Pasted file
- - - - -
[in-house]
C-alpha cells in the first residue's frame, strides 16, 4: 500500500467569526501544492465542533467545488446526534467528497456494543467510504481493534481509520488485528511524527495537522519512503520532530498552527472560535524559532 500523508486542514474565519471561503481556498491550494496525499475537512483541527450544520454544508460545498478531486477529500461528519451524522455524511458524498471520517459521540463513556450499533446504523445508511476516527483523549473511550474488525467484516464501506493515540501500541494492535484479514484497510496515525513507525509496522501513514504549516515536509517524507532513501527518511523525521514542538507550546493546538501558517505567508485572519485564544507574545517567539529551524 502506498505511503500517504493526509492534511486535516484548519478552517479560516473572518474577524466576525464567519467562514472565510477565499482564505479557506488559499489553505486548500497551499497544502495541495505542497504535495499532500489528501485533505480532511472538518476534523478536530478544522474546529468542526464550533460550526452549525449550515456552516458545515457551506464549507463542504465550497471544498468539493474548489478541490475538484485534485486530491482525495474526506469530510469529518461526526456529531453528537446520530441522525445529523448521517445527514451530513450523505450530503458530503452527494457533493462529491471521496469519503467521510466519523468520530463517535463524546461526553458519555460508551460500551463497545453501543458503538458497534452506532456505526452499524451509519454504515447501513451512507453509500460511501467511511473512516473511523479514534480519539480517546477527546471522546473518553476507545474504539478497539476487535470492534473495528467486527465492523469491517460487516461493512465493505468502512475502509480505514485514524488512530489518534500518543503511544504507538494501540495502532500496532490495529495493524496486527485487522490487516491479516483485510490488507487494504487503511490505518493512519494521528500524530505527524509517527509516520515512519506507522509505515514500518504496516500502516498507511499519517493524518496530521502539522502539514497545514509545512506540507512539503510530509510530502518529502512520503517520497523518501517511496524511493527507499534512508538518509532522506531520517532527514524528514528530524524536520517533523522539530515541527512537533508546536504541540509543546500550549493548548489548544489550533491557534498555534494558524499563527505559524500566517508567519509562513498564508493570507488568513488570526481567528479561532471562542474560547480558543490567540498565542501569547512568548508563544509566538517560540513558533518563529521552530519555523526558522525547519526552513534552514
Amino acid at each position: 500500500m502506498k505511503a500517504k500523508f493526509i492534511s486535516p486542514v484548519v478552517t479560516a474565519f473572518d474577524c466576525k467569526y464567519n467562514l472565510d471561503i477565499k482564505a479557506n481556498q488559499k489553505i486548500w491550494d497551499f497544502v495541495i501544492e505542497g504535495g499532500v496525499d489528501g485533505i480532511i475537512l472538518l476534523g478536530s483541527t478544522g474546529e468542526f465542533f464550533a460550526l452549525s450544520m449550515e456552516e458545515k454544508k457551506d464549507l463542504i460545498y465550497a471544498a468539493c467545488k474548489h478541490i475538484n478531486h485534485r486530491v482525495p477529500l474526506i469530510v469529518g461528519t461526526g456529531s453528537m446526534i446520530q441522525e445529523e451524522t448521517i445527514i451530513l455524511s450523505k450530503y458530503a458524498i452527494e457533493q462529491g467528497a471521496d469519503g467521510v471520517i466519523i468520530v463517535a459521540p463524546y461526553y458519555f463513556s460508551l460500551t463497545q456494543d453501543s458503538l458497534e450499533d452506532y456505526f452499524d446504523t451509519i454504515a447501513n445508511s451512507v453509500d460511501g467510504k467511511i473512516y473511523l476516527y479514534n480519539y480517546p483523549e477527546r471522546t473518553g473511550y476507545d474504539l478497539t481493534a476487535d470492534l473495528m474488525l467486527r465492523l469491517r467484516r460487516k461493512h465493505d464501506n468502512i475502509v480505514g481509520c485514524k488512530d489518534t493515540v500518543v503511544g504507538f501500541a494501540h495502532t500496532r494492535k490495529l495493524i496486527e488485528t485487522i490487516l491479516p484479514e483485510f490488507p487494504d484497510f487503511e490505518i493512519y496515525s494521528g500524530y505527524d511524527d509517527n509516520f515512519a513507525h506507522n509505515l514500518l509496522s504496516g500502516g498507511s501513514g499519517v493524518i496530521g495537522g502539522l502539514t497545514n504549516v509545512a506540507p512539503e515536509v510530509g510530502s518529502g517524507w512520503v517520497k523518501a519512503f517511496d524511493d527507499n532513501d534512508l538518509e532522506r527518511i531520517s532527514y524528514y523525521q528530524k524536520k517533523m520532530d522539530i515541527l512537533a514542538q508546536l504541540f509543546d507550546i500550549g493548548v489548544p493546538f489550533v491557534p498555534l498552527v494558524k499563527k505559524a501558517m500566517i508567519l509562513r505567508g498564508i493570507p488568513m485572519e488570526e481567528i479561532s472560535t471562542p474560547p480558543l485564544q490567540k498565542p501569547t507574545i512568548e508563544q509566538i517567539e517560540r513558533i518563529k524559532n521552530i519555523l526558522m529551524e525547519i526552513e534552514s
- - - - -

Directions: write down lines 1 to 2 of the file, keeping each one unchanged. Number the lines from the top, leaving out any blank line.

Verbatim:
[in-house]
C-alpha cells in the first residue's frame, strides 16, 4: 500500500467569526501544492465542533467545488446526534467528497456494543467510504481493534481509520488485528511524527495537522519512503520532530498552527472560535524559532 500523508486542514474565519471561503481556498491550494496525499475537512483541527450544520454544508460545498478531486477529500461528519451524522455524511458524498471520517459521540463513556450499533446504523445508511476516527483523549473511550474488525467484516464501506493515540501500541494492535484479514484497510496515525513507525509496522501513514504549516515536509517524507532513501527518511523525521514542538507550546493546538501558517505567508485572519485564544507574545517567539529551524 502506498505511503500517504493526509492534511486535516484548519478552517479560516473572518474577524466576525464567519467562514472565510477565499482564505479557506488559499489553505486548500497551499497544502495541495505542497504535495499532500489528501485533505480532511472538518476534523478536530478544522474546529468542526464550533460550526452549525449550515456552516458545515457551506464549507463542504465550497471544498468539493474548489478541490475538484485534485486530491482525495474526506469530510469529518461526526456529531453528537446520530441522525445529523448521517445527514451530513450523505450530503458530503452527494457533493462529491471521496469519503467521510466519523468520530463517535463524546461526553458519555460508551460500551463497545453501543458503538458497534452506532456505526452499524451509519454504515447501513451512507453509500460511501467511511473512516473511523479514534480519539480517546477527546471522546473518553476507545474504539478497539476487535470492534473495528467486527465492523469491517460487516461493512465493505468502512475502509480505514485514524488512530489518534500518543503511544504507538494501540495502532500496532490495529495493524496486527485487522490487516491479516483485510490488507487494504487503511490505518493512519494521528500524530505527524509517527509516520515512519506507522509505515514500518504496516500502516498507511499519517493524518496530521502539522502539514497545514509545512506540507512539503510530509510530502518529502512520503517520497523518501517511496524511493527507499534512508538518509532522506531520517532527514524528514528530524524536520517533523522539530515541527512537533508546536504541540509543546500550549493548548489548544489550533491557534498555534494558524499563527505559524500566517508567519509562513498564508493570507488568513488570526481567528479561532471562542474560547480558543490567540498565542501569547512568548508563544509566538517560540513558533518563529521552530519555523526558522525547519526552513534552514